If and Else with Images

What if we want to identify objects in a picture? For example we might want to find the swan in the following picture. One way to get started looking for an object is to find the points where the color changes substantially from one pixel to the next. This is called edge detection and it is an important step in image processing.

To look for substantial color changes calculate the average color for the current pixel and the one to the the right of it. You can calculate the average as the sum of the red, green, and blue values divided by 3 (the number of values). Then compare the absolute value of the difference in the averages and if it is greater than some amount set the current pixel to black, otherwise set it to white. This will result in what looks like a simple pencil sketch of the picture. Try larger and smaller values than 10 in line 21 to see how they change the result.

Notice that the code above loops from 0 to the width - 1 as the last value through the loop (remember that range doesn’t include the last value). This is necessary since we are comparing the current pixel’s average color with the average color in the pixel to the right. There is no pixel to the right of the last pixel in a row so we have to stop after processing the one before the last one.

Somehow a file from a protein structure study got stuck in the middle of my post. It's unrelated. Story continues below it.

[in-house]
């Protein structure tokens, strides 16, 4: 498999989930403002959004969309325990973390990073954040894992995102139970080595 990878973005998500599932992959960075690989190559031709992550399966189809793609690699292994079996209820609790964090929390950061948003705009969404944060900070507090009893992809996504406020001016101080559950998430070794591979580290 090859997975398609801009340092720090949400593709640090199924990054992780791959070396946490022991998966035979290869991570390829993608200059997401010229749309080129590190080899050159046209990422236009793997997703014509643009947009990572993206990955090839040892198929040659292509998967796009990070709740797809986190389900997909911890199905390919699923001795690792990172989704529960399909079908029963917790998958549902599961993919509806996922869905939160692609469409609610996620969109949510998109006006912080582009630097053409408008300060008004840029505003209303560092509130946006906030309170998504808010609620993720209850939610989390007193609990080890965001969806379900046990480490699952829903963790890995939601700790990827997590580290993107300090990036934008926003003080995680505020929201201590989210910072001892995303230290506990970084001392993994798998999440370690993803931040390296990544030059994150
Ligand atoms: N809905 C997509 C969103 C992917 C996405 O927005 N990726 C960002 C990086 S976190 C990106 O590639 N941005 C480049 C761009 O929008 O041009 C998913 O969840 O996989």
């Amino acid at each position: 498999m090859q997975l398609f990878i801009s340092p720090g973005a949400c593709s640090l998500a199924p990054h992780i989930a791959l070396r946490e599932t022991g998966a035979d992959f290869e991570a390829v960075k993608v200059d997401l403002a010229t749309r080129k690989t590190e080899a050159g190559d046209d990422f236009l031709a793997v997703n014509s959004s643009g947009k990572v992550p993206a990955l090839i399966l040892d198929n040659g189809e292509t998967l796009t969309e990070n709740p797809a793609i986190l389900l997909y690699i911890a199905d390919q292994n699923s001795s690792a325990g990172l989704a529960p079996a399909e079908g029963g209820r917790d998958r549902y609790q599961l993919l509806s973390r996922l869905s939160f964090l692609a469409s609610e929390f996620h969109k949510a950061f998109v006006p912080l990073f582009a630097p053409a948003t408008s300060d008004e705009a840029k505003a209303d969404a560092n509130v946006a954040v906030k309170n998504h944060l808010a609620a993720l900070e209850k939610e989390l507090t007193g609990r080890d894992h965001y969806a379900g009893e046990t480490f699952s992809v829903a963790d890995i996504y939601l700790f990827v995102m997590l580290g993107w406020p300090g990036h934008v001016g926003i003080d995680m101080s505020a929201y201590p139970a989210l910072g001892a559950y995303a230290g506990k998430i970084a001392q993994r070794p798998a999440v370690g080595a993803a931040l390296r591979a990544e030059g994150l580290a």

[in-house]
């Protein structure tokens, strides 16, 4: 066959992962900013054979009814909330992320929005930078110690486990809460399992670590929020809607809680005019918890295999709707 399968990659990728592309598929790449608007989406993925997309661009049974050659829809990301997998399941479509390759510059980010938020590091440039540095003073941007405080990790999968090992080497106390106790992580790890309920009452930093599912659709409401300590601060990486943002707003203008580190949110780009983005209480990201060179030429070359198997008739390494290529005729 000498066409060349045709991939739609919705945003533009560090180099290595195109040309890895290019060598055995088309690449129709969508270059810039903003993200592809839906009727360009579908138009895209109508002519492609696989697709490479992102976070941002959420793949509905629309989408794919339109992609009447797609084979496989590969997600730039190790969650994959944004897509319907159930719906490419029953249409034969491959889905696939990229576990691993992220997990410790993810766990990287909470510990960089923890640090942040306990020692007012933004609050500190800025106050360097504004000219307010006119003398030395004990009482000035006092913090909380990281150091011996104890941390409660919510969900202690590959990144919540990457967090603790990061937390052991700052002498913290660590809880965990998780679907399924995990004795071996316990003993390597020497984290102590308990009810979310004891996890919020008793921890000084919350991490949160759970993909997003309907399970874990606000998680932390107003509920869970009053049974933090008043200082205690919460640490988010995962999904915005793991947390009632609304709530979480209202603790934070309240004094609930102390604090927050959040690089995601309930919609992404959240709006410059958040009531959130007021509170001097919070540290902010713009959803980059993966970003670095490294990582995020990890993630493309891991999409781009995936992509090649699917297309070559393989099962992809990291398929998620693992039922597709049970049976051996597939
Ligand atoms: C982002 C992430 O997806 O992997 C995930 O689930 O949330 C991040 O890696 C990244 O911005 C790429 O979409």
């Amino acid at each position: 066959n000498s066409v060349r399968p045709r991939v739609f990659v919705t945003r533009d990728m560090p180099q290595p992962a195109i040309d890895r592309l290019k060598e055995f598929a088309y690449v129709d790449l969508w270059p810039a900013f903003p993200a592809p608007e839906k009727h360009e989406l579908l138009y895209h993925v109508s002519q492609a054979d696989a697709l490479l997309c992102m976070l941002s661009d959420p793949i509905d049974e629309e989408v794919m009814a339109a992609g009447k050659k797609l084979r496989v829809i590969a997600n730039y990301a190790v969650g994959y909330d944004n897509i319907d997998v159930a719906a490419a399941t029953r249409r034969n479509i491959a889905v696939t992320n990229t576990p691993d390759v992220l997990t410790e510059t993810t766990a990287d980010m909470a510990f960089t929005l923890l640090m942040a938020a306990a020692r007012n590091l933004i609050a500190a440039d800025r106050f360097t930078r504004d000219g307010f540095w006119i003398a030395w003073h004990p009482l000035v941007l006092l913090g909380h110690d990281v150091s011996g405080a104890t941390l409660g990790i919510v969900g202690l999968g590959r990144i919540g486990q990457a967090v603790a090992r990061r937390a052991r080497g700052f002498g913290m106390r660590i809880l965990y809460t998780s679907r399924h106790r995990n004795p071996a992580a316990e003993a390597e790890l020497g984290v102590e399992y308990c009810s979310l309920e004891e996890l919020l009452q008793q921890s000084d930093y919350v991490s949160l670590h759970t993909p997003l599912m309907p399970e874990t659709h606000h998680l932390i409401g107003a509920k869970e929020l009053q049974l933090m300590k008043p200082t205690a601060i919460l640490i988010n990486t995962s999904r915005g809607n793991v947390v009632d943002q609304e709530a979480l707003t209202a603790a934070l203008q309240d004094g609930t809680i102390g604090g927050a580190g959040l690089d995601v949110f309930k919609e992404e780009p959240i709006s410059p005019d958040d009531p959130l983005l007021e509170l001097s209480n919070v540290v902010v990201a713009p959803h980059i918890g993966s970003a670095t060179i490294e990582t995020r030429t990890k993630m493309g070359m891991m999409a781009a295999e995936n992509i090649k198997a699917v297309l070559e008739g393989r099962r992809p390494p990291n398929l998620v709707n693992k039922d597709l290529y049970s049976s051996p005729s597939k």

Try other ways to detect big changes in color from one pixel to another.

    csp-15-3-1: How many different colors will be in our image (except the last column) when we are done?
  • 0
  • Black and white are colors.
  • 2
  • This image will only have black or white pixels in all columns except the rightmost one. The pixel colors in the rightmost column will not be changed.
  • 256
  • This would be true if we were only using shades of gray, but we are only using two colors.
  • 16,777,216 (= 256 * 256 * 256)
  • This would be true if we were using all color values, but we are only using black and white.

Note

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